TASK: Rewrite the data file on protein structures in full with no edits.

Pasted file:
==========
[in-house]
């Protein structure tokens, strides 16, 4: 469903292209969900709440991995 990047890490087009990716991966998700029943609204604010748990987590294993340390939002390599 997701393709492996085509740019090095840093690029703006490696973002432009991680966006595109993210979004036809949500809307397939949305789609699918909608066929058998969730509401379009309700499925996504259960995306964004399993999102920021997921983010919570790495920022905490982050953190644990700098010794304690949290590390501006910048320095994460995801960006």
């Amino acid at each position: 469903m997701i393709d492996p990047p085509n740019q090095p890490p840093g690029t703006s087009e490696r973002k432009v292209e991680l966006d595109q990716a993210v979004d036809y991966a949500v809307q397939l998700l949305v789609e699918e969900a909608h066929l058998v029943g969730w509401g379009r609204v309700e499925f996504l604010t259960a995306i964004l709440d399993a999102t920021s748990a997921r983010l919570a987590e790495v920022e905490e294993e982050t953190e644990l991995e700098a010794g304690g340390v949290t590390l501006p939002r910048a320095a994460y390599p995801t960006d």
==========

[in-house]
């Protein structure tokens, strides 16, 4: 469903292209969900709440991995 990047890490087009990716991966998700029943609204604010748990987590294993340390939002390599 997701393709492996085509740019090095840093690029703006490696973002432009991680966006595109993210979004036809949500809307397939949305789609699918909608066929058998969730509401379009309700499925996504259960995306964004399993999102920021997921983010919570790495920022905490982050953190644990700098010794304690949290590390501006910048320095994460995801960006």
């Amino acid at each position: 469903m997701i393709d492996p990047p085509n740019q090095p890490p840093g690029t703006s087009e490696r973002k432009v292209e991680l966006d595109q990716a993210v979004d036809y991966a949500v809307q397939l998700l949305v789609e699918e969900a909608h066929l058998v029943g969730w509401g379009r609204v309700e499925f996504l604010t259960a995306i964004l709440d399993a999102t920021s748990a997921r983010l919570a987590e790495v920022e905490e294993e982050t953190e644990l991995e700098a010794g304690g340390v949290t590390l501006p939002r910048a320095a994460y390599p995801t960006d």